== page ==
CollegeMontana Grizzlies


Beer garden 'well received' at UM, over 6 figures in gross revenue sales made

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Posted at 5:49 PM, Feb 09, 2022
and last updated 2022-02-09 19:49:15-05

MISSOULA — At college football games and tailgates, the beer is always flowing, but for the first time, the University of Montana was permitted to sell and serve alcohol at sporting events starting this school year.

Thanks to the passage of SB 247 during Montana's most recent legislative session, UM implemented a beer garden this football season that was attached to Washington-Grizzly Stadium. And it was met with early success.

According to public records, UM grossed $133,141 in total alcohol sales in Montana's six regular season home football games.

Due to a catering contract, the Badlander received $78,960 as part of their split. The Badlander's split was a larger portion because they supplied staffing as well as other products that required more spending for expenses. Plus, the Badlander holds the alcohol license.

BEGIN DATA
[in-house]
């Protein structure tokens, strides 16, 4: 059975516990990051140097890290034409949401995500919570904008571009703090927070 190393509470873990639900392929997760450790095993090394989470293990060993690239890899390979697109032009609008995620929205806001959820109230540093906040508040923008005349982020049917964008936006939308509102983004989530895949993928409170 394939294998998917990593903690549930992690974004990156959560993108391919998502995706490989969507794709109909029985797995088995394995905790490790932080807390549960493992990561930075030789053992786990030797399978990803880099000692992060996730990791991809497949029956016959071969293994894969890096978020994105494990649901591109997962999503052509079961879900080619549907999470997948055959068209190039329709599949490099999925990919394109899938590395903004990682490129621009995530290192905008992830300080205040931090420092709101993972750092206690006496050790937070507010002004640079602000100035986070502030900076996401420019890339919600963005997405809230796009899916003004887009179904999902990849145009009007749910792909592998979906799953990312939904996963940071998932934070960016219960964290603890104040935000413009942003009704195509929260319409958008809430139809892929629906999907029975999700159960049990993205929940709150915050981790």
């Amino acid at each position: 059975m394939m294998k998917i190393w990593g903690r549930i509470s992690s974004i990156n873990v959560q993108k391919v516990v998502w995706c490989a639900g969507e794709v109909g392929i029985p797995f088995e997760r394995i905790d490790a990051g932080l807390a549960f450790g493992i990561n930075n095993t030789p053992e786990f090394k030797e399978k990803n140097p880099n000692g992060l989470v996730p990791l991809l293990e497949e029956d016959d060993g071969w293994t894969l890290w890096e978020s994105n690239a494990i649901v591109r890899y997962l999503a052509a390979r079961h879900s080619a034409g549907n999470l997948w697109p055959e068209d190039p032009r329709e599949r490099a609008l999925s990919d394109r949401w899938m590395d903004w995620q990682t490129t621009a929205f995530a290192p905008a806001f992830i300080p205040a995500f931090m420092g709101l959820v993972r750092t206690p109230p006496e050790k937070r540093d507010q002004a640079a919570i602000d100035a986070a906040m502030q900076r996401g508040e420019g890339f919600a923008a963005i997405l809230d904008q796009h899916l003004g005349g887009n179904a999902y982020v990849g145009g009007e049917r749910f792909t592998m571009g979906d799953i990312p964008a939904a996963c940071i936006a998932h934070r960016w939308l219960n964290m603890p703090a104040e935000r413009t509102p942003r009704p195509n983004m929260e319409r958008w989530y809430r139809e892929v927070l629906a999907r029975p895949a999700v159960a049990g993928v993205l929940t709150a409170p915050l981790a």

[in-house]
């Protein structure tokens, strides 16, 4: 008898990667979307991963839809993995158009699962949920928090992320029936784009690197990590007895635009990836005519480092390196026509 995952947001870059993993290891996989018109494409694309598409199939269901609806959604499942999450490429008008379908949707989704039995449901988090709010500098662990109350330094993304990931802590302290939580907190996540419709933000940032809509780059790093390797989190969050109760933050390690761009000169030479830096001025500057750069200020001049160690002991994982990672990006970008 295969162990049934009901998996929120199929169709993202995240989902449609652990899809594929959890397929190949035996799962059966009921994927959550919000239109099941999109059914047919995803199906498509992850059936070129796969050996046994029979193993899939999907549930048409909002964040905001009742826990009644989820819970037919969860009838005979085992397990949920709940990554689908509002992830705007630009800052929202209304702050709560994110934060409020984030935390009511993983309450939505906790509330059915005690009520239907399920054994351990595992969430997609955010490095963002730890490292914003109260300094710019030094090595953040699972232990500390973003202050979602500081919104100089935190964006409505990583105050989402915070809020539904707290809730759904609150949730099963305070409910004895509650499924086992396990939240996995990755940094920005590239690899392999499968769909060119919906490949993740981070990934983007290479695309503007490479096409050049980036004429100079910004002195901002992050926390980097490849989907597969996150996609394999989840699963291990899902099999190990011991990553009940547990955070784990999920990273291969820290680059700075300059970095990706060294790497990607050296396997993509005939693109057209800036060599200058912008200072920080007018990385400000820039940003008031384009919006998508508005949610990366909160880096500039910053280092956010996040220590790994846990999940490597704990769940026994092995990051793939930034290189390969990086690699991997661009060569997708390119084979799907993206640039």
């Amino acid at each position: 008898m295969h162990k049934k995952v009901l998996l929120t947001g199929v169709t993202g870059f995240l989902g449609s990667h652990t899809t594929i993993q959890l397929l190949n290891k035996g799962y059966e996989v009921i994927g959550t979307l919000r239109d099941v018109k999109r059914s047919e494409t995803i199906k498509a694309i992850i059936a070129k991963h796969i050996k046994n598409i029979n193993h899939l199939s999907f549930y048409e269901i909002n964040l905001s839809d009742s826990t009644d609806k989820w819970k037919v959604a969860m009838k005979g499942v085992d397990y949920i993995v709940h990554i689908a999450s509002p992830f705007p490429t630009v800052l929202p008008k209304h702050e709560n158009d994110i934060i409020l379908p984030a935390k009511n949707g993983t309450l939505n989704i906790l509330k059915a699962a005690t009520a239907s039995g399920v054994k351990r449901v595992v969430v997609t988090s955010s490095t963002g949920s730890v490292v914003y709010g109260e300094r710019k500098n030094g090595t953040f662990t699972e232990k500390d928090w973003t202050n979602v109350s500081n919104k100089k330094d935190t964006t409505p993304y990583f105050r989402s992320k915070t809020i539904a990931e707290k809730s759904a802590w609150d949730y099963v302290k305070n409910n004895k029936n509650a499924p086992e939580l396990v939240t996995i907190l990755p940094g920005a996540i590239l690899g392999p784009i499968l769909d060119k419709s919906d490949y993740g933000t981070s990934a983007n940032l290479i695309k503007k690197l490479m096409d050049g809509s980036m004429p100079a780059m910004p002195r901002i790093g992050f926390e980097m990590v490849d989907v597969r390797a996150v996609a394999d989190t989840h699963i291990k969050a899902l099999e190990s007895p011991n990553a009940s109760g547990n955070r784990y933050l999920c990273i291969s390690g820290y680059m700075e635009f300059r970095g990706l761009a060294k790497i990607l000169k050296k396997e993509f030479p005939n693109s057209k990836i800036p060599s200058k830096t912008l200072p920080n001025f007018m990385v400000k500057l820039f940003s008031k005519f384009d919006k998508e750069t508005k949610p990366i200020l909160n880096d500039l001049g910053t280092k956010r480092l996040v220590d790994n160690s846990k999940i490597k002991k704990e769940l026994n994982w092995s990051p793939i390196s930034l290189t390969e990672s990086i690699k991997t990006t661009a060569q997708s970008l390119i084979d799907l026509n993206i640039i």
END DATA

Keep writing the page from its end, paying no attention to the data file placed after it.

UM athletics received $35,541, which includes the Grizzly Scholarship Association, and $18,639 went to UM dining. For athletics and dining, that money is all net revenue.

UM senior associate athletic director and chief financial officer Ryan Martin said this first year was a learning year for the university.

"We didn't find out that it was a go until I think August, so it was really late in the game," Martin said. "So I think what we wanted to do was use this year as kind of a trial run and really have no expectation. It's a new revenue stream so we weren't reliant on it, but how do we take that and be safe and responsible and do it right so that we increase the fan experience and then also do it in a safe way and do it right."

And it's not just football, as UM has had a beer garden at men's and women's basketball games in Dahlberg Arena this year as well.

As the first-year trials go forward, it's about finding ways to grow the beer garden to enhance fan experience while also staying safe and growing that revenue.

"Anytime you do something like this and you have a good experience and you create new revenue, I think it's probably natural progression to start talking about how do you do that in different ways and different areas, so I think those conversations will happen in the offseason just to see where this goes," Martin said. "I think it was well received but now that we do have a year under our belts and some time, how do we take that and continue to go with it."